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Re: Proposal: convert function definitions to prototyped form
- To: Kevin Buettner <kevinb at cygnus dot com>
- Subject: Re: Proposal: convert function definitions to prototyped form
- From: David Taylor <taylor at cygnus dot com>
- Date: Fri, 02 Jun 2000 11:39:48 -0400
- cc: gdb at sourceware dot cygnus dot com
Date: Fri, 2 Jun 2000 00:50:19 -0700
From: Kevin Buettner <firstname.lastname@example.org>
2) ``protoize'' fails to convert functions disabled by ifdefs for
the given platform. OTOH, on some other platform(s), these
functions might not be disabled and would be converted. E.g,
in breakpoint.c, on my GNU/Linux/x86 machine, protoize failed
to convert create_longjmp_breakpoint() which is protected by an
With any solution, either you're going to have to check the results or
you're going to have to hand convert some of the stuff. It's a
tradeoff. From what you say below, your script also requires some
later hand conversions.
Does your script produce substantially less that needs to be hand
3) ``protoize'' screws up on PTR types. E.g, in breakpoint.c, it
cover_target_enable_exception_callback (__builtin_va_list arg)
I consider this to be a more serious problem than the other complaints
4) ``protoize'' does not reformat long argument lists. The lists
end up entirely contained on one line.
So... adopt the same solution for it that you chose to adopt for your
script -- run indent on the output!
For more information on protoize, see the "Running protoize" page:
and the "Caveats of using protoize" page:
I've used protoize before with good results. It was a fairly
substantial project, though not as big as gdb.
Two of my goals in creating the scripts for the PARAMS purging
activities was that the scripts should be 1) easy to invoke and 2)
require no hand editing of the output when done. I.e, you shouldn't
have to edit any of the files that these scripts touch in order to fix
I trust that "3)" is:
"be conservative; not convert something if it can't be sure
of getting it right".
I'd much rather hand convert more of the code than have it make a
subtle but incorrect change.
errors so that you can build again. OTOH, the script may leave
certain portions of the file alone that could possibly have be
converted had the script been a little smarter. The things that the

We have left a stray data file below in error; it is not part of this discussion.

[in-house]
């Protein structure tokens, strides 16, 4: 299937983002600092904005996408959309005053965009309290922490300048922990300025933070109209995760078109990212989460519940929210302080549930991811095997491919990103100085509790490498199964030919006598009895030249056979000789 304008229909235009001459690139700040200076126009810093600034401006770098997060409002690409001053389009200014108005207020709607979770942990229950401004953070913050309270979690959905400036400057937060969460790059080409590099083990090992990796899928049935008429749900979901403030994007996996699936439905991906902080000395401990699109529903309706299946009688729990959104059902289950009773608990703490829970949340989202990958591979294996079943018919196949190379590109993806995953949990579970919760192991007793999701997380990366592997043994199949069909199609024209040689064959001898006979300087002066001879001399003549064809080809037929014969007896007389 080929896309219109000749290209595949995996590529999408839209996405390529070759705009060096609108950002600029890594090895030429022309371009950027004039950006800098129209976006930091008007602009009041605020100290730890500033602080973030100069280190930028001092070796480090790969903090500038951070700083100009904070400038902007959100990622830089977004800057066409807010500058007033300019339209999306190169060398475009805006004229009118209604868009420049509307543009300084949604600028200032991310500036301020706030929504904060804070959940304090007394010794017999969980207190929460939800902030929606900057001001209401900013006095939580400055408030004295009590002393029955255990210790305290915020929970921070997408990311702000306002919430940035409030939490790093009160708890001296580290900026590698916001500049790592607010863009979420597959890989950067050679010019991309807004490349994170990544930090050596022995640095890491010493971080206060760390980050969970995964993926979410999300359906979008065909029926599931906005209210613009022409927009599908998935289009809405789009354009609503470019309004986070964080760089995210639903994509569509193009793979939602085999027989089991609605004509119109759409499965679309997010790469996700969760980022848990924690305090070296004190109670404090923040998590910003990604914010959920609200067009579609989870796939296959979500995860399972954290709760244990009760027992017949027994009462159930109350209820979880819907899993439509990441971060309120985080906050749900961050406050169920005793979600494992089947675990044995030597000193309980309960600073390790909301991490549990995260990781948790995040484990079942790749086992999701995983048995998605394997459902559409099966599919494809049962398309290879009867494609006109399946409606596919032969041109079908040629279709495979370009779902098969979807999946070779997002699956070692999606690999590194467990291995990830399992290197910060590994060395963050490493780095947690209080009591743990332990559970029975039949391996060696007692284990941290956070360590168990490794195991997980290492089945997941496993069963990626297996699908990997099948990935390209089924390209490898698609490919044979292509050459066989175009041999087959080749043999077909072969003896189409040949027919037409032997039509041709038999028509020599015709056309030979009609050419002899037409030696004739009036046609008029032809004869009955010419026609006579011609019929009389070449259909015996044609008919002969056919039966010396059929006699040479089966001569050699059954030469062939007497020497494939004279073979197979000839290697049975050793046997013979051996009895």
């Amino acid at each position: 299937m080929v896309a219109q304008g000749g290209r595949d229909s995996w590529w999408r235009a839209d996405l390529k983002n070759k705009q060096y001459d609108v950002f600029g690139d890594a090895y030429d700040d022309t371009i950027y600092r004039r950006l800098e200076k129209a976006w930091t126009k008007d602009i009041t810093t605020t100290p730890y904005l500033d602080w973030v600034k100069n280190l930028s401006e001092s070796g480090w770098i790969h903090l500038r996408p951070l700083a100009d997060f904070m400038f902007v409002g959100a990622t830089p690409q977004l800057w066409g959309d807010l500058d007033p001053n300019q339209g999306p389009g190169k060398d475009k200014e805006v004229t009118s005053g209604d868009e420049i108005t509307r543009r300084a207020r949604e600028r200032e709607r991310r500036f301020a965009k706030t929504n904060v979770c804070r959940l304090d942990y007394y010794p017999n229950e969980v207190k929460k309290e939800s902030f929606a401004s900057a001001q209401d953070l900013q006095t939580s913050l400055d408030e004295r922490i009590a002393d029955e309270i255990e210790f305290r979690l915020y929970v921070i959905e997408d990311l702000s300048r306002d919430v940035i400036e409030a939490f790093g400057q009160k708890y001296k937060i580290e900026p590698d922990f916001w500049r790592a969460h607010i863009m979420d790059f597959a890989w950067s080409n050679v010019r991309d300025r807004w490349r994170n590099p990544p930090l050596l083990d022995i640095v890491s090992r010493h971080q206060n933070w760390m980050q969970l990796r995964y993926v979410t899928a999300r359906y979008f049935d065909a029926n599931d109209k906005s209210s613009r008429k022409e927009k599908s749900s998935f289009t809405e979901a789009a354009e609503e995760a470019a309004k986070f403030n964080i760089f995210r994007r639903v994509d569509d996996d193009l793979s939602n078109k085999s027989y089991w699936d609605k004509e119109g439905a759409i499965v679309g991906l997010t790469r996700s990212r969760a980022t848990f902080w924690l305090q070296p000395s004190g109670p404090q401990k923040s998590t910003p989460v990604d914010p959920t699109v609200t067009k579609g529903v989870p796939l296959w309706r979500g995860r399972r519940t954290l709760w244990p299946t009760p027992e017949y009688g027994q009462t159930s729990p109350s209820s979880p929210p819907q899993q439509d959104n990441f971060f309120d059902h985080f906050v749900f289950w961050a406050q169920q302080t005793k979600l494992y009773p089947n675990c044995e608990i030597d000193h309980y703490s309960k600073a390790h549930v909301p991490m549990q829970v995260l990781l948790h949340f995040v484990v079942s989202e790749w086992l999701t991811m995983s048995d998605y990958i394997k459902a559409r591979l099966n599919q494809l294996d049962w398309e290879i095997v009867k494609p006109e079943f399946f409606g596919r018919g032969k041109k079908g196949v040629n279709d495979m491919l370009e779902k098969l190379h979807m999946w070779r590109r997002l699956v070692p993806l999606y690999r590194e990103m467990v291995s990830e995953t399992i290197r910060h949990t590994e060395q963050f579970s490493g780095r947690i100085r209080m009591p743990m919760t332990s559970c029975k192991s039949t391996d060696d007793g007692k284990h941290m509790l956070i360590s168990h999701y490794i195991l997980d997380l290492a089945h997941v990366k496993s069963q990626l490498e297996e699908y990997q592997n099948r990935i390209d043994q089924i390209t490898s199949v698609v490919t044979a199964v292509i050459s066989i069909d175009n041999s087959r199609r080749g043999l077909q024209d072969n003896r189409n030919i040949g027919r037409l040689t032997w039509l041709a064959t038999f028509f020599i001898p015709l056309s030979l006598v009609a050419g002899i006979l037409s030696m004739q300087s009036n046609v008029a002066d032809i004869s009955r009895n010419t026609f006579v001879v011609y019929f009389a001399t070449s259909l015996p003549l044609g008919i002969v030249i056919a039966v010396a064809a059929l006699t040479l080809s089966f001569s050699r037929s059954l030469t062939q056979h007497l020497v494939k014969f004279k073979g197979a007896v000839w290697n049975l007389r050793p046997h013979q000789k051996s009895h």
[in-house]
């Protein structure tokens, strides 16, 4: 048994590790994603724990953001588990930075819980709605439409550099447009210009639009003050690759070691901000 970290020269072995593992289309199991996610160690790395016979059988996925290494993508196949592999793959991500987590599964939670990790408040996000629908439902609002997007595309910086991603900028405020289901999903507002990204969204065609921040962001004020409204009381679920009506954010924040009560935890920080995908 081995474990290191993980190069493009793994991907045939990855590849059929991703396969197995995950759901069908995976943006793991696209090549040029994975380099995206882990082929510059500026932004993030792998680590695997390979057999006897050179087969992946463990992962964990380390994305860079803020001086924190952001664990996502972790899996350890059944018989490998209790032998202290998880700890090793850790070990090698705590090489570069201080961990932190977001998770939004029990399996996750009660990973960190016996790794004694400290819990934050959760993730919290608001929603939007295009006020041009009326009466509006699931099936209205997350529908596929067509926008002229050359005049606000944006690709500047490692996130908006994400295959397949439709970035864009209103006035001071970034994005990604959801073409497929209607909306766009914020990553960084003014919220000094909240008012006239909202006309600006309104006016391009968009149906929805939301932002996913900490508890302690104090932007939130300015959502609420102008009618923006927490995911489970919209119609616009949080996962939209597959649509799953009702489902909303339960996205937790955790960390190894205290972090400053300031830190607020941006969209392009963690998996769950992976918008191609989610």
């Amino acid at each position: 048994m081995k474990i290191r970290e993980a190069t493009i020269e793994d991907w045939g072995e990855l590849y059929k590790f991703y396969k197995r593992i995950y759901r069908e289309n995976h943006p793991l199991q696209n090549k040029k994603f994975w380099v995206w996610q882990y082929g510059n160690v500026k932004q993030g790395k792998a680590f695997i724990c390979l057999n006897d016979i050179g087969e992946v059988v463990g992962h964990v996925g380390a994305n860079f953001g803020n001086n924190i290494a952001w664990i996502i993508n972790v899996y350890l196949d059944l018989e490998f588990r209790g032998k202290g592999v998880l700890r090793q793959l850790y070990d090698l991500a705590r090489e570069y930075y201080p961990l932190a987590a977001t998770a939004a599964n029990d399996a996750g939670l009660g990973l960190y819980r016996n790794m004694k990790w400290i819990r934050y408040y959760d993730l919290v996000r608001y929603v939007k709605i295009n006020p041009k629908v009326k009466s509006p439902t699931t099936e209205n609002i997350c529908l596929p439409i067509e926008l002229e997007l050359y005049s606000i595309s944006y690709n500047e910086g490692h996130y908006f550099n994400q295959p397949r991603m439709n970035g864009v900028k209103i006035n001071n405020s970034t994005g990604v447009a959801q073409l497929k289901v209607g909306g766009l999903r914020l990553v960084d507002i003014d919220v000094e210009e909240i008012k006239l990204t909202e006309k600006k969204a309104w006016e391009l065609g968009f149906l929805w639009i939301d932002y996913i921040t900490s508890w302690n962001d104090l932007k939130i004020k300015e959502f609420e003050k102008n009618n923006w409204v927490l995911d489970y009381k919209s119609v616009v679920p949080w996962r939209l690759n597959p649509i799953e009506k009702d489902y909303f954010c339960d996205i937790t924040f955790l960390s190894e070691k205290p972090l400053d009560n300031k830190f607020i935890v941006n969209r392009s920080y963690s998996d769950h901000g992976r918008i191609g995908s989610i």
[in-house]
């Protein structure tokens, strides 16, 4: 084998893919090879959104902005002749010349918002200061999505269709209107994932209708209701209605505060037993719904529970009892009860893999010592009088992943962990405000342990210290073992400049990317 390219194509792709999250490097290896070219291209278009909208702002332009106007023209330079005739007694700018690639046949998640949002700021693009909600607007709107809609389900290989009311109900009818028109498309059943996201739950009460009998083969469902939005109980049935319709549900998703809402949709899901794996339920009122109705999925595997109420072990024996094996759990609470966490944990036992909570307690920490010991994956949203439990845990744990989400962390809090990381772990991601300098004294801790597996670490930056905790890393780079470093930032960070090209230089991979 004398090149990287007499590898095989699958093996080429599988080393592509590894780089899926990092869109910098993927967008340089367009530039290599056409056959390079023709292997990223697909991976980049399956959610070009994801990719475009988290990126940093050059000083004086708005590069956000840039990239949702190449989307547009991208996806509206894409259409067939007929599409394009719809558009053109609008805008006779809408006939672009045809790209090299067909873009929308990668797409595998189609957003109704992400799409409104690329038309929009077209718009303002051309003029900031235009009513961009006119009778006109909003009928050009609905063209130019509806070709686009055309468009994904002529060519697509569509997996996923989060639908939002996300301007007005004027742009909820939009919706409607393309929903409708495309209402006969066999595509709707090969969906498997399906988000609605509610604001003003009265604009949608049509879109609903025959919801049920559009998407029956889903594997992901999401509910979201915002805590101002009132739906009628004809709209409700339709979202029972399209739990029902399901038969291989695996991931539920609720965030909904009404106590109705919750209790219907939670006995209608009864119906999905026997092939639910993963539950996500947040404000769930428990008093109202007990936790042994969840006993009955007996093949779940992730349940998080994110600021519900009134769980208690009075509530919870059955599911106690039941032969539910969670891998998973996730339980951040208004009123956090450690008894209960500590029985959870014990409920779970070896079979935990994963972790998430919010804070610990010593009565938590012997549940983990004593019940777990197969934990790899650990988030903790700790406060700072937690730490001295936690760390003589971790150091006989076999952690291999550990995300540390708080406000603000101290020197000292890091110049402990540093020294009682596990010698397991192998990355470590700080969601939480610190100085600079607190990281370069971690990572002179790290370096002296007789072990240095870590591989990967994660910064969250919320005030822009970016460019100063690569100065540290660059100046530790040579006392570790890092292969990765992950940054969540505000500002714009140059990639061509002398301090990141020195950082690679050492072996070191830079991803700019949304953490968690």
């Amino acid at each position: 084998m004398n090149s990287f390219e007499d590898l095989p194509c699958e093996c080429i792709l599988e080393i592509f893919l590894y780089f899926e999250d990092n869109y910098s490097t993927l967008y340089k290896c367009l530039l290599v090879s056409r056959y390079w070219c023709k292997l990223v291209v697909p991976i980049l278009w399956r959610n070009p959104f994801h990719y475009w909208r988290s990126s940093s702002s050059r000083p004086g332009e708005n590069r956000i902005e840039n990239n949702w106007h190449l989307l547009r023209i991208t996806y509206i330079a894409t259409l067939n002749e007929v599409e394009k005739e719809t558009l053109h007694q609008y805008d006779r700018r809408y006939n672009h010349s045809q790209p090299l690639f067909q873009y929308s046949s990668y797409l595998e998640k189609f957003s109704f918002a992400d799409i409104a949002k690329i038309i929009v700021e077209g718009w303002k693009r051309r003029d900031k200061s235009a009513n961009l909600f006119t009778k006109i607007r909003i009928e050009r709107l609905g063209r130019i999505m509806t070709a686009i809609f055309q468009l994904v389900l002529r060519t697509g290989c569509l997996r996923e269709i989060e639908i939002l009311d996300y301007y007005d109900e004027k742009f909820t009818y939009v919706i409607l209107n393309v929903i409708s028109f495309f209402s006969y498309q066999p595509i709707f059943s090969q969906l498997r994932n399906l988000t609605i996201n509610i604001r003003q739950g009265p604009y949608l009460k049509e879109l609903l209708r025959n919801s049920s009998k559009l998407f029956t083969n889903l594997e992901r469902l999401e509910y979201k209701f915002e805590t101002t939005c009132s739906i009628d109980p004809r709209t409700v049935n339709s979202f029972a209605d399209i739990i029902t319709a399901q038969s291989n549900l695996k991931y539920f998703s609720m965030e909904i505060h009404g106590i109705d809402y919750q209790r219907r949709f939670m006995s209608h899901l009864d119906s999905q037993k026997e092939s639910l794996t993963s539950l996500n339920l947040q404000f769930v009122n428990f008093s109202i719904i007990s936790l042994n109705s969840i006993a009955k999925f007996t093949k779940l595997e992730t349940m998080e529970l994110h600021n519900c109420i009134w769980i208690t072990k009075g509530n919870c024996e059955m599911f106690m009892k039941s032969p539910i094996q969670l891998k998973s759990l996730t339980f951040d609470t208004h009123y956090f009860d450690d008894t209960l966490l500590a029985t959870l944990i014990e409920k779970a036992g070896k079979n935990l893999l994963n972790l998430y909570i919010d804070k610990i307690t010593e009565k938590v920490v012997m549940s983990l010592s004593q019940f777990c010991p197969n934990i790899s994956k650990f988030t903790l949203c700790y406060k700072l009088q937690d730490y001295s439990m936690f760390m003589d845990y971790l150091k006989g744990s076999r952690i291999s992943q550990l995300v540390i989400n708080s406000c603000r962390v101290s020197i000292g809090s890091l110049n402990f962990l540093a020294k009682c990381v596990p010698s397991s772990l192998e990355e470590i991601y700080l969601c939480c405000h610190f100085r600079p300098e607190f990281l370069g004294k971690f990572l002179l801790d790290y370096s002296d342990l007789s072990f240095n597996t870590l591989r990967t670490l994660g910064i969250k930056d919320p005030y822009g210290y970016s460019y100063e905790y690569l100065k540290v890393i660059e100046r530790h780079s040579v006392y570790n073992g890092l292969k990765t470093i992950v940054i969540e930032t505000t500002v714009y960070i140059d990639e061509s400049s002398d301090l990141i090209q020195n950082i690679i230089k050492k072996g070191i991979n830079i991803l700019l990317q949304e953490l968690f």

script fails to convert *will* have to be fixed later on (in order to
complete the cleanup activity), either by another script, or by hand.
For the PARAMS purging activity, I have spent a fair amount of time
examining the diffs to make sure that this is indeed the case. (And
I intend to do the same for the activity in this proposal.)
The reason that it is so important to avoid any hand edits is that we
want people who have local repositories or checked out source trees to
be able to run these conversion scripts against them so that merges
will be less painful. (Even easy.)
With that said, keeping in mind the problems I noted above, I conclude
that ``protoize'' is not the appropriate tool for us to use to convert
function definitions in the gdb sources to their prototyped form.
I only consider 3) -- screwing up on PTR types -- to be serious; the
others seem minor enough.
Finally, I should note that I've done a test build on GNU/Linux/x86
and had no build problems, nor did I see any regressions when I ran
The fix-decls script is below. I'd be interested in finding out if
anyone else has a favorite script for doing this sort of thing. Other
comments welcome too.
I'd be tempted to do a build before running your script; stash away the
object files; run the script; do another build; compare the object
I consider the lack of (prototyped) function declarations to be more
serious "problem" than the use of old style function definitions in
old code. I'd like to see:
. declarations near the top of every file (i.e., before the first
function definition) for every static function in the file.
. a declaration in an included header file for every non static
function definition and for every non static function used.
. changes to the default configuration to "encourage" developers to
include the above declarations.